Hubby was snipped after DS was born 15 years ago. It went great, he missed one day of work, and I will attest that intimate time is much better and spontaneous knowing we don't have to worry about more babies. Maybe TMI but if anyone reading this is bugging DH to go.....Randy says there is nothing to it and it does NOT affect performance at fact, he agrees that not having to worry about pregnancy makes it that much better!

Guest's picture

Just because menarche happens around at the same time as a sterilization procedure does not mean there is a causal effect. 42 is not an atypical age to begin menopause. Many women go into in their middle to late 30s and the average age of menopause is 51. Since women tend to choose permanent contraception later in life, it would stand to reason that many would begin peri-menopause within the same period of time. This may also be the case for some of the reports of menstrual patterns changes among some women within the same time span. Not to say that an association will never be confirmed, but thus far long-term studies do not support and association.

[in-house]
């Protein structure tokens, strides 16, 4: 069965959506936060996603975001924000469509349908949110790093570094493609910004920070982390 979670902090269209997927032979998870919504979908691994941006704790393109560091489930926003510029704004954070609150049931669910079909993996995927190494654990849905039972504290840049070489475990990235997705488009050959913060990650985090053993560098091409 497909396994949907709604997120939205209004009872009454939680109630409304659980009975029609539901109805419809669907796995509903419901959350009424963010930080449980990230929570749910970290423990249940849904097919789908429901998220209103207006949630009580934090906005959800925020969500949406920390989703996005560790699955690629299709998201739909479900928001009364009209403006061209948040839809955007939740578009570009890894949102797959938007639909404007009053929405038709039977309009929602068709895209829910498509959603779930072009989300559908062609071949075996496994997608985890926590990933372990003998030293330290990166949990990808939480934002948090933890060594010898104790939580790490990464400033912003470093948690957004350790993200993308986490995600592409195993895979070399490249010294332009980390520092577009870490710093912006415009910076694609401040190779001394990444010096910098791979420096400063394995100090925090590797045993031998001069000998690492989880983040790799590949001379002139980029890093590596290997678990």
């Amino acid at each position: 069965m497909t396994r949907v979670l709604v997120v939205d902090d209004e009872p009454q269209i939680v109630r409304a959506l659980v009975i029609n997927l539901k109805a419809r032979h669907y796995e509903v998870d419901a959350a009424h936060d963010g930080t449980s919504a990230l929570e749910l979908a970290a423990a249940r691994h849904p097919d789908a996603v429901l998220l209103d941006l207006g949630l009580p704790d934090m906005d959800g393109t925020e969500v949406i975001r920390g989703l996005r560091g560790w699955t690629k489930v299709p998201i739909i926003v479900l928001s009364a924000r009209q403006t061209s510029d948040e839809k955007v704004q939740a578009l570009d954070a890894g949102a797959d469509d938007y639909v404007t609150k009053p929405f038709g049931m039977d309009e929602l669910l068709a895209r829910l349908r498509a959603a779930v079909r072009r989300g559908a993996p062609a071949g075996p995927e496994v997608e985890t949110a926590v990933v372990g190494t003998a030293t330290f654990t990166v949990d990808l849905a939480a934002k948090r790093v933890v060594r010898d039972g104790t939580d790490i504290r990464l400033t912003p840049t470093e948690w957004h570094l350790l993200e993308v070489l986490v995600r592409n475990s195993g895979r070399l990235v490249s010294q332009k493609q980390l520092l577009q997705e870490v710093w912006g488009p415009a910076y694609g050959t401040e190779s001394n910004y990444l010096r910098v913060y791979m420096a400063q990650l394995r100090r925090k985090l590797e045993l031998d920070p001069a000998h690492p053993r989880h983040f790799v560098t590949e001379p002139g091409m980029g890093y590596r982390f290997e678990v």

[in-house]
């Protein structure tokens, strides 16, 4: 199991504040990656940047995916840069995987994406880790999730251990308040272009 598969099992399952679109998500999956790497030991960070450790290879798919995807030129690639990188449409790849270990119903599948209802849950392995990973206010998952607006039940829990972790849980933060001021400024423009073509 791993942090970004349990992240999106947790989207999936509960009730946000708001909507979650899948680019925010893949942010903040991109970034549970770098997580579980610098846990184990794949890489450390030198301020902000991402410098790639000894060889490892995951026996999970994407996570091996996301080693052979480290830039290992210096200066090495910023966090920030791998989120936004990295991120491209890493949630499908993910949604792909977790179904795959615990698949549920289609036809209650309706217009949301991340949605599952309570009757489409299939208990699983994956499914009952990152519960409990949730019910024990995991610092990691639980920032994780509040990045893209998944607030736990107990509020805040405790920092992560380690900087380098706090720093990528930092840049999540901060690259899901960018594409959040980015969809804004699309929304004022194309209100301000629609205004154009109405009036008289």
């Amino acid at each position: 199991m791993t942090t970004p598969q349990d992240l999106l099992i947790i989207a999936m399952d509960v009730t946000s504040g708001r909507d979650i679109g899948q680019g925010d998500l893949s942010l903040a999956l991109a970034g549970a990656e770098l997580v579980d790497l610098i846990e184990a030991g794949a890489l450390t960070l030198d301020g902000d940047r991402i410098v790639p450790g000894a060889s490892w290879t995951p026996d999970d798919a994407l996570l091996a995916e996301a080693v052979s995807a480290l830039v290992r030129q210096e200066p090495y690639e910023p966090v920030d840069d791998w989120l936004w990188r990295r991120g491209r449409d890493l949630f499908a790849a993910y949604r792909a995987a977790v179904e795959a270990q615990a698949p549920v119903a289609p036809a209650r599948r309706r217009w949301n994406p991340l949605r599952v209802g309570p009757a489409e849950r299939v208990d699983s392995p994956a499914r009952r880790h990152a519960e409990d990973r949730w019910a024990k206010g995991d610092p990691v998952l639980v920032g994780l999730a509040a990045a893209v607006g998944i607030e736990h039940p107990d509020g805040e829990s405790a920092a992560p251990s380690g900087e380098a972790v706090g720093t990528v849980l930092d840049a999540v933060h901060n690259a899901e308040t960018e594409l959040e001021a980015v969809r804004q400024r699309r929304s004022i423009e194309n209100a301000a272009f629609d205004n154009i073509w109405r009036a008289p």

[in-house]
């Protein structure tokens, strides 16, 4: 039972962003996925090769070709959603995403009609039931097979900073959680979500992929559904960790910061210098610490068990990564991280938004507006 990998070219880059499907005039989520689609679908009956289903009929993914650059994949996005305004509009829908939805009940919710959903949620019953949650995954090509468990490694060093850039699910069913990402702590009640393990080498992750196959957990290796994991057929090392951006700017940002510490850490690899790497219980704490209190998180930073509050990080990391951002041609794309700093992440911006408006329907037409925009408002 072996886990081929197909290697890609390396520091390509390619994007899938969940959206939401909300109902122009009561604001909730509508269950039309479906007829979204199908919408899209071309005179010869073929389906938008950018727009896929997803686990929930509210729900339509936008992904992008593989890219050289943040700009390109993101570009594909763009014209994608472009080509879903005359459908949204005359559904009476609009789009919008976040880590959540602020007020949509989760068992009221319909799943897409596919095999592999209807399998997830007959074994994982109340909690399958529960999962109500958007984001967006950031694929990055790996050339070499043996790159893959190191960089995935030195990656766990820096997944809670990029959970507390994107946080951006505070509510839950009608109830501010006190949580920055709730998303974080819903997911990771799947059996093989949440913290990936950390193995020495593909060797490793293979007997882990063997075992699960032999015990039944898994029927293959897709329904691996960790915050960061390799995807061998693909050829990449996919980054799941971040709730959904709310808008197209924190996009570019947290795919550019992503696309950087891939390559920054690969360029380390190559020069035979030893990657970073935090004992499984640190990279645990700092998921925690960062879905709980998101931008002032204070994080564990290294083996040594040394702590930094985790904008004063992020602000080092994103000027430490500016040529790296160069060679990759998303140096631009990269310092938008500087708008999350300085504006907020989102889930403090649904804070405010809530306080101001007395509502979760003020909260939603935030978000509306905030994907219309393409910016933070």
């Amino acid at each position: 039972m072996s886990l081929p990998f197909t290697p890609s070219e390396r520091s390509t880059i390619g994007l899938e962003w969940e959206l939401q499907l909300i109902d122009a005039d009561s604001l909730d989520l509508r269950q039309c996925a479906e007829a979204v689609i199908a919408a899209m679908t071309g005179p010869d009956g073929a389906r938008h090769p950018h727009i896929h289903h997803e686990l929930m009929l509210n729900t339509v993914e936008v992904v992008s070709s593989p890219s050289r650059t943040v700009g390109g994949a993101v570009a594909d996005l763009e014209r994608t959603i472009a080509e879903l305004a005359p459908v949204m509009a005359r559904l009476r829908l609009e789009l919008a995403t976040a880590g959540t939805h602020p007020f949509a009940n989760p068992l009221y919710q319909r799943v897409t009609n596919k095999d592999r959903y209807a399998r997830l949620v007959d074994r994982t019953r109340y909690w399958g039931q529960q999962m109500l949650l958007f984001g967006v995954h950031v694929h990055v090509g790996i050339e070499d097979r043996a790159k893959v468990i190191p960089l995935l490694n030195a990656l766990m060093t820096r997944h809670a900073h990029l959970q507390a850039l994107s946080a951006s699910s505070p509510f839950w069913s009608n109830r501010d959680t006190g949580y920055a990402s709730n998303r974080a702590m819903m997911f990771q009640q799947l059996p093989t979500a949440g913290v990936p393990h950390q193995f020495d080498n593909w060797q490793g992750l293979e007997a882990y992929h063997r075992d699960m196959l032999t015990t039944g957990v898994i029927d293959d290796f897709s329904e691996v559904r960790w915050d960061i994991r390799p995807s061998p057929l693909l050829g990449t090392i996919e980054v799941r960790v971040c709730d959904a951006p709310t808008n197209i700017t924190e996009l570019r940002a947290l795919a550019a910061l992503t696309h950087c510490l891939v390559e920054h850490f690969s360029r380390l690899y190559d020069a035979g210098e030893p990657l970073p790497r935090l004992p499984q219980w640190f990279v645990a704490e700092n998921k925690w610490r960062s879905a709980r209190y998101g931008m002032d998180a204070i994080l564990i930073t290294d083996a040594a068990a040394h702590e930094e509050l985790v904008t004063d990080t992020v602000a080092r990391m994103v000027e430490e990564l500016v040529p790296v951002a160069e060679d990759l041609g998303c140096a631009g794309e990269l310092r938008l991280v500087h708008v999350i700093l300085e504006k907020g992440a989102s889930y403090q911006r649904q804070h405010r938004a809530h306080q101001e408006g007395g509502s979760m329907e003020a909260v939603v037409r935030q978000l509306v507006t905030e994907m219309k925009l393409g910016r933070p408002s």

A. Mayberry
CFPHW (Certified Family Planning Health Worker), CCRA (Certified Clinical Research Associate), CCRP (Certified Clinical Research Professional), RAC (Regulatory Affairs Certified)

Guest's picture

The 20% percent number is not quite accurate. I assume this rate is from CREST, which is one of the largest and most accepted analyses of sterilization in the USA, which reports that younger women (below 30 years of age) have a higher rate of regret (at about 20% after 14 years), while the average rate of regret is 5.9% among women who received their sterilization after the age of 30. Another large US study reports that at 5 years, 7% of the women who were sterilized regretted their decision. This study also reports that 2% of women who are sterilized eventually seek reversal. As stated in the original commentary, regret is associated with young age at sterilization, post-partum sterilizations, drastic life changes (like divorce of death of a child) spousal opposition, pressure from the family against the decision to be sterilized, as well as spousal pressure to undergo the procedure, and inadequate counseling by some health care providers.